Torts and New Technologies
An Internet of Torts: IoT-Enabled Privatized Perfect Enforcement and Physical Harms
103 Cornell L. Rev. (forthcoming 2018)
The Sony and DNC hacks exposed a significant gap in the international law of cyberspace: there is no mechanism for holding states accountable for the injuries associated with their costly and invasive cyberoperations. International law lacks a vocabulary for certain kinds of harmful acts in cyberspace, and in the absence of appropriate terminology and legal guidelines, victim states have few effective and non-escalatory responses to these increasingly common and harmful cyberoperations.
This article constructs a comprehensive regime of state accountability for harmful actions in cyberspace, grounded in both state liability for acts with injurious consequences and in state responsibility for internationally wrongful acts. First, this Article identifies a new class of cyberoperations—transnational cybertorts—and distinguishes them from transnational cybercrime, cyberespionage, and cyberwarfare based on the nature and scope of their respective harms. Second, it discusses the special case of cyberintervention and the importance of developing cyber-specific rules regarding the age-old prohibition on coercive interference. In addition to permitting the construction of tailored and non-escalatory remedies, this approach suggests new solutions to long-vexing issues, such as how to categorize data destruction attacks and better deter cyberespionage.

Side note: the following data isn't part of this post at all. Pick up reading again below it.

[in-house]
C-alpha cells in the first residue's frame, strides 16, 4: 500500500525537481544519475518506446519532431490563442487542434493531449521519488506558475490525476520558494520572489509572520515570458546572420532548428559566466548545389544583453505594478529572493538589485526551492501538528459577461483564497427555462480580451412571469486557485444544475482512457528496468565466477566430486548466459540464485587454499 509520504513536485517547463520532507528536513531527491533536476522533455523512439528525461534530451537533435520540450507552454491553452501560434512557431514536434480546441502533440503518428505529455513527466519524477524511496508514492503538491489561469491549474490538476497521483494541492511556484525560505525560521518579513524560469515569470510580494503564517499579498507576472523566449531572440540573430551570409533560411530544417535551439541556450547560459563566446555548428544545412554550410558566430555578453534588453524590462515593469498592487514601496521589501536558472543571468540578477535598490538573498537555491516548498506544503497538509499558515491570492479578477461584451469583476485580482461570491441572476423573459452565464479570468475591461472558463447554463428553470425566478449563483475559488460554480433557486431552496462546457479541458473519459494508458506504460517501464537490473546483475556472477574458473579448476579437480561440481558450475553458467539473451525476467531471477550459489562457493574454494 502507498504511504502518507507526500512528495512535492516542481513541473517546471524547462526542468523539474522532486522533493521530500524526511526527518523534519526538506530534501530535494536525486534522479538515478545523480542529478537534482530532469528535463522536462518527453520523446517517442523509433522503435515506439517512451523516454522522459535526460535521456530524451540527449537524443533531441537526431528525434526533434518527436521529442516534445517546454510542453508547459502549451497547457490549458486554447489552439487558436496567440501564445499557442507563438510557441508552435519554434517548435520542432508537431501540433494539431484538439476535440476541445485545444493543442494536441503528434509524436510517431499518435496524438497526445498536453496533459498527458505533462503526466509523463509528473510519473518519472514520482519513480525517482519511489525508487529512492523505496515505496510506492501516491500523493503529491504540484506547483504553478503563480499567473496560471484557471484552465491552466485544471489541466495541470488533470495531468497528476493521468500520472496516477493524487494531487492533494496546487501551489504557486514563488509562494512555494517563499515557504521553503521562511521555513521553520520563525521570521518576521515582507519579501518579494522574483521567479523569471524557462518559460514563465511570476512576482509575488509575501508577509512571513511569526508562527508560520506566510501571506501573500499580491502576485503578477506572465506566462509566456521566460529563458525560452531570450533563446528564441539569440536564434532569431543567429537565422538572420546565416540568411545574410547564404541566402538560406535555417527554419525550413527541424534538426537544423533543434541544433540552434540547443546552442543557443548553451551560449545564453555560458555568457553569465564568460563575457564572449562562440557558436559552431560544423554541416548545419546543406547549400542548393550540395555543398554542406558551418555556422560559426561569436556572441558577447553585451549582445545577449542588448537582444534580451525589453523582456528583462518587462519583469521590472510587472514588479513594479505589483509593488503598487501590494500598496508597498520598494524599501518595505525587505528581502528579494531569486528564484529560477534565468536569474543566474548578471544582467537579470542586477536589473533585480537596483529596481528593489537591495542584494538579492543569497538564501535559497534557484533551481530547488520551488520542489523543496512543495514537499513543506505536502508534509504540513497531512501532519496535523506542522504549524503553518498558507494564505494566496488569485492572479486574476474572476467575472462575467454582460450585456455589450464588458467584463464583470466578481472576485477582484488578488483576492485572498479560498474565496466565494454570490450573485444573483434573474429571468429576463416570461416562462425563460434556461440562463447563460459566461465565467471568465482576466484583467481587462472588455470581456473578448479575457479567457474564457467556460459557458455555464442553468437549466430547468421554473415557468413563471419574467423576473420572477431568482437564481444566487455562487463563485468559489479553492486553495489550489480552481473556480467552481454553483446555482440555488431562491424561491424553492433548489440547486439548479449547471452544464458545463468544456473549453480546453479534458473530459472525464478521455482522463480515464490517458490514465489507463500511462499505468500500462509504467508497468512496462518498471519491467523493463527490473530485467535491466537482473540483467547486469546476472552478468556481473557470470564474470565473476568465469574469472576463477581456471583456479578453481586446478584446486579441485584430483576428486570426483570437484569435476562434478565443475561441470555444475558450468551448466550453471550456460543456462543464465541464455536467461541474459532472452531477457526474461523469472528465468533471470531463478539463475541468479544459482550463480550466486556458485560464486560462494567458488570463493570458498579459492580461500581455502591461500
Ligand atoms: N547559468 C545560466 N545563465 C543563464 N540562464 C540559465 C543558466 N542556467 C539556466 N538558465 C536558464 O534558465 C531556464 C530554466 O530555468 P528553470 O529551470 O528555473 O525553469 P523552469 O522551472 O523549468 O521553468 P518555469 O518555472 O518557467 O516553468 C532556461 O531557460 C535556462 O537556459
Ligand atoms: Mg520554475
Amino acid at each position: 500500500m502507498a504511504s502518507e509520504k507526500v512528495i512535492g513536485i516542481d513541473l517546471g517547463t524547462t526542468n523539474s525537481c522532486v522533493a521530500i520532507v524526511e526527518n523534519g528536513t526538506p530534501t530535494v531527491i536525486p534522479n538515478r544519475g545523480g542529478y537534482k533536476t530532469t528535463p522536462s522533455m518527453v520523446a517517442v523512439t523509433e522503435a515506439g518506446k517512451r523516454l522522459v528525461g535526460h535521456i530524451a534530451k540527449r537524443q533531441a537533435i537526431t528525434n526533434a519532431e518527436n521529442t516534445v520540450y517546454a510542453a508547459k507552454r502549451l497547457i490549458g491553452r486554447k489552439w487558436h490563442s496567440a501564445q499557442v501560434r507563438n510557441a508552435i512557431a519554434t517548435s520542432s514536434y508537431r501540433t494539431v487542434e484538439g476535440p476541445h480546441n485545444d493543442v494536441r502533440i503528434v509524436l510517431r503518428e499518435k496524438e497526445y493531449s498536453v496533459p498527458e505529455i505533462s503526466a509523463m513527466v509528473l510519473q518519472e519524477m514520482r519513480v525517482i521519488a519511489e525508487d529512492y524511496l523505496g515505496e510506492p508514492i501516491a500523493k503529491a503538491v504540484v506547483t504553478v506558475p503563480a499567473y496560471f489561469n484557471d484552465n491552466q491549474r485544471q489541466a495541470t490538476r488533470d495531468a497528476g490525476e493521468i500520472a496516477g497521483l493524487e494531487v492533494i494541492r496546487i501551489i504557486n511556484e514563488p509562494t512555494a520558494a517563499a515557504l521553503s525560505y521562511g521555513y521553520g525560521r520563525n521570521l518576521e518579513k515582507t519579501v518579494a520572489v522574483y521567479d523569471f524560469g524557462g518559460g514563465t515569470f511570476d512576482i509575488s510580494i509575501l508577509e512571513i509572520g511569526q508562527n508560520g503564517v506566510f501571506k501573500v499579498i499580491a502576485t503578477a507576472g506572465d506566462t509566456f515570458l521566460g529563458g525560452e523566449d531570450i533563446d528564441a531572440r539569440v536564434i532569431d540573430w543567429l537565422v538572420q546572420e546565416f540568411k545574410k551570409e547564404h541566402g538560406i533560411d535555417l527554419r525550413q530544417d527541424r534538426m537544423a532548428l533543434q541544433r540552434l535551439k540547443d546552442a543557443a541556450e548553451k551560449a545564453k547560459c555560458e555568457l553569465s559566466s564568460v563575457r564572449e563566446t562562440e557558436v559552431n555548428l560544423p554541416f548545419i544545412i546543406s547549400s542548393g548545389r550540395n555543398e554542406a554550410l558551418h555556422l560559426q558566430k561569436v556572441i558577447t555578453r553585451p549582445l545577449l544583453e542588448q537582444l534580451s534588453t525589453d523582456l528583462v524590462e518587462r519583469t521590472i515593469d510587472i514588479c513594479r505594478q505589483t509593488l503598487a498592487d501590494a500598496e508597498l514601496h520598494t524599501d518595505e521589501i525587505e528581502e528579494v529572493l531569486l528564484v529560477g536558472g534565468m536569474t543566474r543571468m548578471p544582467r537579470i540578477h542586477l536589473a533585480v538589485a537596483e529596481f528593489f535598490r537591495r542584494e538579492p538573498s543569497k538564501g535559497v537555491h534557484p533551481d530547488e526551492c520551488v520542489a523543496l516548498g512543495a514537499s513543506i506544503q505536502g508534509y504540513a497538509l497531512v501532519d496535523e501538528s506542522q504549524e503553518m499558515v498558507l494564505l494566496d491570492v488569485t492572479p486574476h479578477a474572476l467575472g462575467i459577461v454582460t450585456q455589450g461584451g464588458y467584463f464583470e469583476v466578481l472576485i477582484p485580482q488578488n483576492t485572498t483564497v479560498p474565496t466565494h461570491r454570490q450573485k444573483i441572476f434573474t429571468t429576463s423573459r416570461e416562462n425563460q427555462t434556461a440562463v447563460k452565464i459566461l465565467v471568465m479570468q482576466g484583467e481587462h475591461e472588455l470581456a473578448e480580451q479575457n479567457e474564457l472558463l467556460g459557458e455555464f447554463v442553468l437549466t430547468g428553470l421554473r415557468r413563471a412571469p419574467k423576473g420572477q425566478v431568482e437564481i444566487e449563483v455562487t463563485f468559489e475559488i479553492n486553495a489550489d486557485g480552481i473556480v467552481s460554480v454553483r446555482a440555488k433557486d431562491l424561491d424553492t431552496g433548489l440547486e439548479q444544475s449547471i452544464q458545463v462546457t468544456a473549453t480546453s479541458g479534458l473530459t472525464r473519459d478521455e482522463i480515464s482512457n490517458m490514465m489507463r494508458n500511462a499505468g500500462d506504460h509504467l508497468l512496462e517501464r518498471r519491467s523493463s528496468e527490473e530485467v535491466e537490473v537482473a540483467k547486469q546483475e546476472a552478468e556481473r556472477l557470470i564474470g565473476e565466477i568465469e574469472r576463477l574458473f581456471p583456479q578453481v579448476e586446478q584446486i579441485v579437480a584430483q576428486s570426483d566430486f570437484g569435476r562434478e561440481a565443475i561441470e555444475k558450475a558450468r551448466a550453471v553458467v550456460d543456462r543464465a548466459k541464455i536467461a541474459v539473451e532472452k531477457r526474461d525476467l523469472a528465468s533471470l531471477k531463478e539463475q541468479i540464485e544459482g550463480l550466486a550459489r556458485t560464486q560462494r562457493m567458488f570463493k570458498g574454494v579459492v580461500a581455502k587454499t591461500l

War Torts: Accountability for Autonomous Weapons
164 U. Pa. L. Rev. 1347 (2016)
Unlike conventional weapons or remotely operated drones, autonomous weapon systems can independently select and engage targets. As a result, they may take actions that look like war crimes without any individual acting intentionally or recklessly. Absent such willful action, no one can be held criminally liable under existing international law.
Criminal law aims to prohibit certain actions, and individual criminal liability allows for the evaluation of whether someone is guilty of a moral wrong. Given that a successful ban on autonomous weapon systems is unlikely (and possibly even detrimental), what is needed is a complementary legal regime that holds states accountable for the injurious wrongs that are the side effects of employing these uniquely effective but inherently unpredictable and dangerous weapons. Just as the Industrial Revolution fostered the development of modern tort law, autonomous weapon systems highlight the need for “war torts”: serious violations of international humanitarian law that give rise to state responsibility.